We have two modules that can compute the altitude: the Yocto-GPS and the Yocto-Altimeter. These two modules determine the altitude with two radically different methods. Lets have a look at the advantages and disadvantages of both.
The Yocto-GPS is a GNSS (GPS and GLONASS satellites) signal receiver. It computes the current altitude from the GPS signals that the antenna receives. Obviously, this module enables you to know the latitude, the longitude, the ground speed, the direction, and the current time.
The Yocto-Altimeter is a barometric altimeter, which means that it uses the atmospheric pressure to compute the altitude of the sensor. On top of the altitude, the Yocto-Altimeter can also report ambient temperature.
From a software standpoint, both modules provide an "altitude" function which you can use with the "YAltitude" class or with the "YAltitude.exe" tool. This means that if your application works with a Yocto-Altimeter, it works with a Yocto-GPS as well (and vice-versa).
Both modules have an embedded data logger which can store up to about 500'000 values. The data logger ensures that measures are not lost even if the application is stopped (for example because of a computer restart). There too, both modules are compatible because they use the same software interface to communicate with the data logger.
On paper, the Yocto-GPS looks inviting: on top of the altitude, the module enables you to locate its position in the 3 dimensions. And in most cases, one wants full positioning (latitude, longitude, and altitude). However, the Yocto-Altimeter has a number of advantages.
Computing the altitude from GPS signals is not very accurate. If the Yocto-GPS is able to locate you on a map with an accuracy of one meter and a half in a plain with a clear sky, expect errors of several tens of meters for altitude. The GPS needs a direct view with the satellites to determine its position. The more satellites it sees, the more accurate is the measure. If you are at the foot of a cliff or between buildings, the number of visible satellites diminishes greatly and so does the accuracy of the measure. Obviously, if you don't have a direct view of the sky (for instance inside a building), the GPS is simply not able to determine its position.
To demonstrate the difference between barometric and GPS altimeters, we conducted a little experiment. We recorded the altitude with a Yocto-GPS and a Yocto-Altimeter while traveling from Bernex, a little village near Geneva, to the Salève, a mountain nearby. As you can see below, in some cases, the difference can easily reach 20 meters.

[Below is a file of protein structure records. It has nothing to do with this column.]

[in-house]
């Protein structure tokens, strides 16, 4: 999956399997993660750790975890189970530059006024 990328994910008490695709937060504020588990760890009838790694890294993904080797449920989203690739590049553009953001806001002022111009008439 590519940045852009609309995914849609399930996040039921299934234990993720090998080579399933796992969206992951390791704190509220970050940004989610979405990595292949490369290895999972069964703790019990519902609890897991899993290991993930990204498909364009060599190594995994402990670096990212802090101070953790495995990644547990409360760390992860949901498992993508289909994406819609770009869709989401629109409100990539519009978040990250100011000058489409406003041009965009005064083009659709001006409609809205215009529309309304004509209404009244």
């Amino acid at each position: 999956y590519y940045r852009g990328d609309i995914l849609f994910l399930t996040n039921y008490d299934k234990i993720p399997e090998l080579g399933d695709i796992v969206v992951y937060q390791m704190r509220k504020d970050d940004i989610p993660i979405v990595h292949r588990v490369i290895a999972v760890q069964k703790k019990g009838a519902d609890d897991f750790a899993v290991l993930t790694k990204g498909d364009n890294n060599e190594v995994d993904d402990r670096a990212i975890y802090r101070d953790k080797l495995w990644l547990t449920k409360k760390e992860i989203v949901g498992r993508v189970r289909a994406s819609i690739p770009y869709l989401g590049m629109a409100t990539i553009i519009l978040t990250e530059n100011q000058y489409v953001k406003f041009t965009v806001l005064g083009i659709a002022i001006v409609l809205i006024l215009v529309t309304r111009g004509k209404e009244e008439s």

Measured altitude during a Bernex - Salève ride
The Yocto-Altimeter uses the atmospheric pressure to determine the altitude, it does not therefore have the clear sky limitations. The sensor can detect altitude variations of 25 cm in any location (even in an underground parking). To compute the altitude with the atmospheric pressure, we use the pressure difference between sea-level pressure and the measured pressure. However, as the Yocto-Altimeter cannot measure at the same time the pressure at sea-level and in the Alps, it uses a reference value for the sea level. This reference pressure is called QNH and must be updated regularly as atmospheric pressure changes with the weather.
To set the reference pressure, we can either enter the correct QNH, or use the actual current altitude. In the later case, the Yocto-Altimeter itself computes the reference pressure. Generally, weather stations and airports publish this reference pressure. For more details on how a barometric altimeter works, you can view the Yocto-Altimeter documentation.
The Yocto-Altimeter work in relative way, so the altitude variations are always accurate even if the reference value (QNH) is not correctly set. In other words, if you have a +12 m error at the foot of the mountain, you also have a +12 m error at its top. In cases where only the difference in altitude is needed, you don't have to update the QNH.
|Exemple of indoor usage of Yocto-Altimeter
Embedded data logger usage
The Yocto-Altimeter weights only 4 g against 21 g for the Yocto-GPS. This might not seem of importance, but if you want to measure the height difference while climbing or the altitude of a weather balloon, you must take this information into account. Another advantage of the Yocto-Altimeter is that it consumes only 25 mA against 115 mA for the Yocto-GPS. By the way, we thought about sending a weather balloon with a Yocto-Altimeter in the stratosphere to see how the sensor behaves outside of its specifications, but lack of time and experience had the better of it. So, if among you, there are weather balloon amateurs who have 4 g of payload and a few dozens of milliamps hour available, don't hesitate to contact us :-)
The following table summarizes the differences between the two modules:
|25 m (absolute)
|1 m (relative)
|Works in a building
|Embedded data logger
ground speed, direction,
The Yocto-GPS is very handy to determine the position, the altitude is accurate enough for car travel but not much more. If you need an accurate altitude measure, you must use the Yocto-Altimeter.
The two modules are complementary. If you are limited neither by space, by weight, nor by money, the best is to use both modules. In this configuration, you get a "super GPS" which can provide you with the position in the 3 dimensions in an absolute manner. The Yocto-Altimeter enables you to circumvent the weaknesses of the Yocto-GPS.